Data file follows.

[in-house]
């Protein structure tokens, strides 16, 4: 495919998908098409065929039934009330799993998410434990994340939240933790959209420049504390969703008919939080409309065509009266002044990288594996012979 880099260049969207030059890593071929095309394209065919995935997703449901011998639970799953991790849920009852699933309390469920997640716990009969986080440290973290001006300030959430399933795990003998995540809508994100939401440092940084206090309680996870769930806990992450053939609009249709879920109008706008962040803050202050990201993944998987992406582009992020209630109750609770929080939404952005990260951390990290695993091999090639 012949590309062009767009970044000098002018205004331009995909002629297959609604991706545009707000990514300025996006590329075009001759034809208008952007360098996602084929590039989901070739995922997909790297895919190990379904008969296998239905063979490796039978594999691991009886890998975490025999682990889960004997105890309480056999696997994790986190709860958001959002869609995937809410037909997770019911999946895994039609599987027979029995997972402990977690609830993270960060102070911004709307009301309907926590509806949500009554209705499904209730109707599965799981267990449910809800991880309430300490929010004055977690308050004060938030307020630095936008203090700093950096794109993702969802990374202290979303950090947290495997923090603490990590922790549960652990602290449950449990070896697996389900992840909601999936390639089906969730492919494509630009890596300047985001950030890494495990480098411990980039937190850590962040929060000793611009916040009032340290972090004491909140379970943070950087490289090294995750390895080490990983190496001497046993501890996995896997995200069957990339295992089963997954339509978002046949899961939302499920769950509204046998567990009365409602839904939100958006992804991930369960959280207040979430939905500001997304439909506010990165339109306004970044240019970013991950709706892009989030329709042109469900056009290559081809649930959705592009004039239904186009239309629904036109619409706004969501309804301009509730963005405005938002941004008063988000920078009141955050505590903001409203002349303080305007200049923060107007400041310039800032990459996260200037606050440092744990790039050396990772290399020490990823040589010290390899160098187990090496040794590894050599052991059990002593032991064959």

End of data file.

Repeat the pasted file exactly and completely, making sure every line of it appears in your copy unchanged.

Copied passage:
[in-house]
């Protein structure tokens, strides 16, 4: 495919998908098409065929039934009330799993998410434990994340939240933790959209420049504390969703008919939080409309065509009266002044990288594996012979 880099260049969207030059890593071929095309394209065919995935997703449901011998639970799953991790849920009852699933309390469920997640716990009969986080440290973290001006300030959430399933795990003998995540809508994100939401440092940084206090309680996870769930806990992450053939609009249709879920109008706008962040803050202050990201993944998987992406582009992020209630109750609770929080939404952005990260951390990290695993091999090639 012949590309062009767009970044000098002018205004331009995909002629297959609604991706545009707000990514300025996006590329075009001759034809208008952007360098996602084929590039989901070739995922997909790297895919190990379904008969296998239905063979490796039978594999691991009886890998975490025999682990889960004997105890309480056999696997994790986190709860958001959002869609995937809410037909997770019911999946895994039609599987027979029995997972402990977690609830993270960060102070911004709307009301309907926590509806949500009554209705499904209730109707599965799981267990449910809800991880309430300490929010004055977690308050004060938030307020630095936008203090700093950096794109993702969802990374202290979303950090947290495997923090603490990590922790549960652990602290449950449990070896697996389900992840909601999936390639089906969730492919494509630009890596300047985001950030890494495990480098411990980039937190850590962040929060000793611009916040009032340290972090004491909140379970943070950087490289090294995750390895080490990983190496001497046993501890996995896997995200069957990339295992089963997954339509978002046949899961939302499920769950509204046998567990009365409602839904939100958006992804991930369960959280207040979430939905500001997304439909506010990165339109306004970044240019970013991950709706892009989030329709042109469900056009290559081809649930959705592009004039239904186009239309629904036109619409706004969501309804301009509730963005405005938002941004008063988000920078009141955050505590903001409203002349303080305007200049923060107007400041310039800032990459996260200037606050440092744990790039050396990772290399020490990823040589010290390899160098187990090496040794590894050599052991059990002593032991064959």